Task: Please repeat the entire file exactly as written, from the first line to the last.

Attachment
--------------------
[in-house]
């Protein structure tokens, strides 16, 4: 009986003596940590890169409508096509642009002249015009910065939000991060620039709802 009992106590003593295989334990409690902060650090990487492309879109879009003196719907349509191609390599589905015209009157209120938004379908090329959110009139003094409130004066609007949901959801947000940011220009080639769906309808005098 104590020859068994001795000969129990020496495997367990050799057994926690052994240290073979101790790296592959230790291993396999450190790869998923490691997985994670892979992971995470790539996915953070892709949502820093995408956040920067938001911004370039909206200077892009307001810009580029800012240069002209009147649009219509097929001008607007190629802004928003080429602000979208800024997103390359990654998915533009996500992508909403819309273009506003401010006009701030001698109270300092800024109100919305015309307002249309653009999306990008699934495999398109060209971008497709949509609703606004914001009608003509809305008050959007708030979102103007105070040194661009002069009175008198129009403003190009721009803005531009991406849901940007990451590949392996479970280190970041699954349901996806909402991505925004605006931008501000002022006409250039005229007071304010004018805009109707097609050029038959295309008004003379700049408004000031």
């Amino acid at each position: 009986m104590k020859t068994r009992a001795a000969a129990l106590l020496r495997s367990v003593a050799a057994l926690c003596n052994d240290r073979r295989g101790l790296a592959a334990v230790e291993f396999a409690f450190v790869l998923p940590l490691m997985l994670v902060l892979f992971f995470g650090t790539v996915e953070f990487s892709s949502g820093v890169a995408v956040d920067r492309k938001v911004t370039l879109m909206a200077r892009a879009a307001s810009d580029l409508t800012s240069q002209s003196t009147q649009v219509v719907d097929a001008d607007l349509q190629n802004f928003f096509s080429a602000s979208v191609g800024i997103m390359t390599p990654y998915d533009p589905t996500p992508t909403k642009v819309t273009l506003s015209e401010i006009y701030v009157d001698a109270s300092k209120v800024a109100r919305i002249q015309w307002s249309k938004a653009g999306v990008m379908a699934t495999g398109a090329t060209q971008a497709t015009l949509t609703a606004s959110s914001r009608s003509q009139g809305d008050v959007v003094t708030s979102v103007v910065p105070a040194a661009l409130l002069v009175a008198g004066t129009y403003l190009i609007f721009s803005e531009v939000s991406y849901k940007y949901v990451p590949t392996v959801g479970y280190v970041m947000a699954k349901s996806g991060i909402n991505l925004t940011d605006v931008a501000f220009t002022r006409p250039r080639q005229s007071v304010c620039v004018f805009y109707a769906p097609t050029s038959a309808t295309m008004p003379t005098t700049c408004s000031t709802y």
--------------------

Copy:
[in-house]
């Protein structure tokens, strides 16, 4: 009986003596940590890169409508096509642009002249015009910065939000991060620039709802 009992106590003593295989334990409690902060650090990487492309879109879009003196719907349509191609390599589905015209009157209120938004379908090329959110009139003094409130004066609007949901959801947000940011220009080639769906309808005098 104590020859068994001795000969129990020496495997367990050799057994926690052994240290073979101790790296592959230790291993396999450190790869998923490691997985994670892979992971995470790539996915953070892709949502820093995408956040920067938001911004370039909206200077892009307001810009580029800012240069002209009147649009219509097929001008607007190629802004928003080429602000979208800024997103390359990654998915533009996500992508909403819309273009506003401010006009701030001698109270300092800024109100919305015309307002249309653009999306990008699934495999398109060209971008497709949509609703606004914001009608003509809305008050959007708030979102103007105070040194661009002069009175008198129009403003190009721009803005531009991406849901940007990451590949392996479970280190970041699954349901996806909402991505925004605006931008501000002022006409250039005229007071304010004018805009109707097609050029038959295309008004003379700049408004000031």
């Amino acid at each position: 009986m104590k020859t068994r009992a001795a000969a129990l106590l020496r495997s367990v003593a050799a057994l926690c003596n052994d240290r073979r295989g101790l790296a592959a334990v230790e291993f396999a409690f450190v790869l998923p940590l490691m997985l994670v902060l892979f992971f995470g650090t790539v996915e953070f990487s892709s949502g820093v890169a995408v956040d920067r492309k938001v911004t370039l879109m909206a200077r892009a879009a307001s810009d580029l409508t800012s240069q002209s003196t009147q649009v219509v719907d097929a001008d607007l349509q190629n802004f928003f096509s080429a602000s979208v191609g800024i997103m390359t390599p990654y998915d533009p589905t996500p992508t909403k642009v819309t273009l506003s015209e401010i006009y701030v009157d001698a109270s300092k209120v800024a109100r919305i002249q015309w307002s249309k938004a653009g999306v990008m379908a699934t495999g398109a090329t060209q971008a497709t015009l949509t609703a606004s959110s914001r009608s003509q009139g809305d008050v959007v003094t708030s979102v103007v910065p105070a040194a661009l409130l002069v009175a008198g004066t129009y403003l190009i609007f721009s803005e531009v939000s991406y849901k940007y949901v990451p590949t392996v959801g479970y280190v970041m947000a699954k349901s996806g991060i909402n991505l925004t940011d605006v931008a501000f220009t002022r006409p250039r080639q005229s007071v304010c620039v004018f805009y109707a769906p097609t050029s038959a309808t295309m008004p003379t005098t700049c408004s000031t709802y």